Stored Procedure vs Macro

Database
Junior Supporter

Stored Procedure vs Macro

Assuming that I have only DML statements that I plan to place in ETL with a input date parameter then what is the advantage of using Stored Procedure over Macro and vice versa?

According to me if the Stored Procedure is created using SQL SECURITY OWNER than both are at par.

One difference is in the EXPLAIN where in for the Macro you will get execution plan for all statements inside the Macro while for Stored Procedure you don’t get any details.
9 REPLIES 9
Ambassador

Re: Stored Procedure vs Macro

Hi,

 

In a macro all DML statements are treated as a single request (and therefore) part of a single transaction. If one fails they all fail. In a SP you can code around this.

 

A macro can be created in any transaction mode and executed in any transaction mode. The SP must be called in the same transaction mode that it was created in.

 

IMHO a macro is a lot easier to code than a SP.

 

Cheers

Dave

Ward Analytics Ltd - information in motion
www: http://www.ward-analytics.com
Junior Supporter

Re: Stored Procedure vs Macro

Hi Dave,

Can you elaborate more on the transaction mode difference?

Also if I create a SP with SQL SECURITY OWNER in DB_A and call it in another SP in DB_B, then when I call DB_B SP will the first SP be executed with access rights of DB_A or DB_B?
Teradata Employee

Re: Stored Procedure vs Macro

If you CREATE (or replace) a SQL Stored Procedure in Teradata mode, that procedure can only be called from sessions using Teradata mode. If you Create the SP in ANSI mode, then it can only be called from sessions using ANSI mode. Error handling and transaction semantics are different depending on the mode - see the SQL Reference - Stored Procedures and Embedded SQL manual.

 

With SQL SECURITY OWNER, SP defined in A will check DB_A's permissions regardless of how it is invoked. Note that the special CREATE OWNER PROCEDURE right is required to create a procedure that uses SQL SECURITY OWNER. This is also explained in the same manual.

Junior Supporter

Re: Stored Procedure vs Macro

Hi Fred,

 

One more question. I have an existing SP A created with SQL SECURITY CREATOR and this SP is called in another SP B in ETL. I am thinking of replacing SP A with SQL SECURITY OWNER so that it is freed from a particular User and only depends on the DB. Will this change have an effect on the call of SP B in ETL?

 

PS It would have been nice if there was a SQL SECURITY option for the Role of the creator and not the creator itself. And during compilation and execution the rights of the Role is checked and not the user.

Teradata Employee

Re: Stored Procedure vs Macro

Changing the SQL SECURITY clause for the called procedure will have no effect on the calling procedure.

 

Your comment brings up an interesting technical point. A role is effective in connection with a session for a user, and may or may not be "active" for any given session. This may not be obvious, since many sites will set ALL granted roles being active as the default for most users.

 

As it relates to Stored Procedures, when Creator rights are being checked at CREATE/REPLACE time, then rights from a role active in that session will be considered. But if Creator rights are being checked at execution time, only rights granted directly to the user are in effect.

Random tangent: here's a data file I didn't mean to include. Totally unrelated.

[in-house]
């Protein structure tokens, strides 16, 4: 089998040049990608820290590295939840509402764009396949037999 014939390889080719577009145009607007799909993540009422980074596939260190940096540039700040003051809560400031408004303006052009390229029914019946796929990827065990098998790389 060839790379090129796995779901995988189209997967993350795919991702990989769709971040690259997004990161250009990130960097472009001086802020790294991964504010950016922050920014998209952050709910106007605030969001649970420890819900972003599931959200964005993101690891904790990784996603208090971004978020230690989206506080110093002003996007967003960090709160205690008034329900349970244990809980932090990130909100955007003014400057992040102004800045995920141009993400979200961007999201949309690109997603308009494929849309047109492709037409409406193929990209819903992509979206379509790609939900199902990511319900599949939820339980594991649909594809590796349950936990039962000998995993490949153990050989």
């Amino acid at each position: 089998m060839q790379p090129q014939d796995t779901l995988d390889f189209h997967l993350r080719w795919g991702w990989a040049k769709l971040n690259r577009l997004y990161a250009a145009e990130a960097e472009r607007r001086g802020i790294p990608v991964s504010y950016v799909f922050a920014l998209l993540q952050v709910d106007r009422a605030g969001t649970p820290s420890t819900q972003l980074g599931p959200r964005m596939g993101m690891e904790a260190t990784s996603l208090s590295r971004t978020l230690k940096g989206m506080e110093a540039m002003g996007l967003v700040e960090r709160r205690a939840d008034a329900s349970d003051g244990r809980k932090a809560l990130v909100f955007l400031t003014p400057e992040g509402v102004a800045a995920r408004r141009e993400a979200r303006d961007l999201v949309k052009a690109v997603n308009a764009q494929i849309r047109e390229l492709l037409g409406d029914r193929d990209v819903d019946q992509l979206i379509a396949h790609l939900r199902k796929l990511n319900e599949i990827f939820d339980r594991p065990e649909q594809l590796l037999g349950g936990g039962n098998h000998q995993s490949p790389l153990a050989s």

Junior Supporter

Re: Stored Procedure vs Macro

Hi Fred,

How can I check using queries what is the setting at my site for “many sites will set ALL granted roles being active as the default for most users"?

Also we have a situation at our site. At inception all business users and the ETL user had rights explicitly granted without roles. Stored procedures were created by business users and the ETL user would call the SP using scheduling tools. Business users could modify the SP without informing the ETL user and things ran smoothly.

Later there was a IT policy change to LDAP and all business users were given new roles based user id and rights and the ETL user was left untouched. Post this if a business user modifies a SP then ETL fails the next day, unless the modified SP is recreated by the ETL user.

My question is this situation related or due to your point on difference in Creater right checks on Stored Procedures during creation and execution?
Teradata Employee

Re: Stored Procedure vs Macro

DBC.UsersV view (and DBC.DBase table) have a RoleName column that names the default role (or the string 'All')  if you are using database authorization.

If you are using directory-based authorization (external roles mapped at logon), you'd need to check in the directory.

 

It certainly sounds as if CREATOR security could be the problem in this situation. You might consider simply using INVOKER security; then execution of the SP would depend on the ETL user's permissions.

 

Highlighted
Ambassador

Re: Stored Procedure vs Macro

And if the ALL role is not set by default most end users will enable it manually as soon as they notice it's possible :-)

You can query dbc.SessionInfoV.CurrentRole to see the roles of the currently logged on sessions.

Junior Supporter

Re: Stored Procedure vs Macro

As per your advice I think both SQL SECURITY CREATOR and SQL SECURITY DEFINER will be causing this problem. I think SQL SECURITY INVOKER or SQL SECURITY OWNER should be used.

Thank You Fred, Dave, Dnoeth for all your advice.

It will take me some time to try and get back to you all.